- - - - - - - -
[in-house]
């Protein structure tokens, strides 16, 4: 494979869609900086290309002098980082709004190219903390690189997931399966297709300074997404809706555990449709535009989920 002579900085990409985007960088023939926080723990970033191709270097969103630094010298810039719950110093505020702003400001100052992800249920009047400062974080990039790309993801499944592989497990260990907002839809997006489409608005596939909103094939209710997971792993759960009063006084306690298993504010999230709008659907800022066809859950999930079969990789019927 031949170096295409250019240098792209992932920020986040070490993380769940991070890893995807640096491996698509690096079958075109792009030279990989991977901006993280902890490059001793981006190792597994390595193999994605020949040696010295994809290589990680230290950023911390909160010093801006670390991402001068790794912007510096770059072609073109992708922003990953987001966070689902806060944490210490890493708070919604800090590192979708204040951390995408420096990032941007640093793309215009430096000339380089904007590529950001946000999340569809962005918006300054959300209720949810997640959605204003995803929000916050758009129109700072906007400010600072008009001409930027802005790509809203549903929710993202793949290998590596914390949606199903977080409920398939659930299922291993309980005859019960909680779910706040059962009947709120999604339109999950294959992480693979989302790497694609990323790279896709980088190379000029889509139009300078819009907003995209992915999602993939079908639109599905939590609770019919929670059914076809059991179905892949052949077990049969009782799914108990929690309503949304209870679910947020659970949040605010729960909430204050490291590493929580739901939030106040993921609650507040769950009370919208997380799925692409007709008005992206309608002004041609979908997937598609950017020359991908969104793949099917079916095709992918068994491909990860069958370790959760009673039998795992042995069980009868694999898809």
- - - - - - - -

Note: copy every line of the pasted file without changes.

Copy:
[in-house]
């Protein structure tokens, strides 16, 4: 494979869609900086290309002098980082709004190219903390690189997931399966297709300074997404809706555990449709535009989920 002579900085990409985007960088023939926080723990970033191709270097969103630094010298810039719950110093505020702003400001100052992800249920009047400062974080990039790309993801499944592989497990260990907002839809997006489409608005596939909103094939209710997971792993759960009063006084306690298993504010999230709008659907800022066809859950999930079969990789019927 031949170096295409250019240098792209992932920020986040070490993380769940991070890893995807640096491996698509690096079958075109792009030279990989991977901006993280902890490059001793981006190792597994390595193999994605020949040696010295994809290589990680230290950023911390909160010093801006670390991402001068790794912007510096770059072609073109992708922003990953987001966070689902806060944490210490890493708070919604800090590192979708204040951390995408420096990032941007640093793309215009430096000339380089904007590529950001946000999340569809962005918006300054959300209720949810997640959605204003995803929000916050758009129109700072906007400010600072008009001409930027802005790509809203549903929710993202793949290998590596914390949606199903977080409920398939659930299922291993309980005859019960909680779910706040059962009947709120999604339109999950294959992480693979989302790497694609990323790279896709980088190379000029889509139009300078819009907003995209992915999602993939079908639109599905939590609770019919929670059914076809059991179905892949052949077990049969009782799914108990929690309503949304209870679910947020659970949040605010729960909430204050490291590493929580739901939030106040993921609650507040769950009370919208997380799925692409007709008005992206309608002004041609979908997937598609950017020359991908969104793949099917079916095709992918068994491909990860069958370790959760009673039998795992042995069980009868694999898809």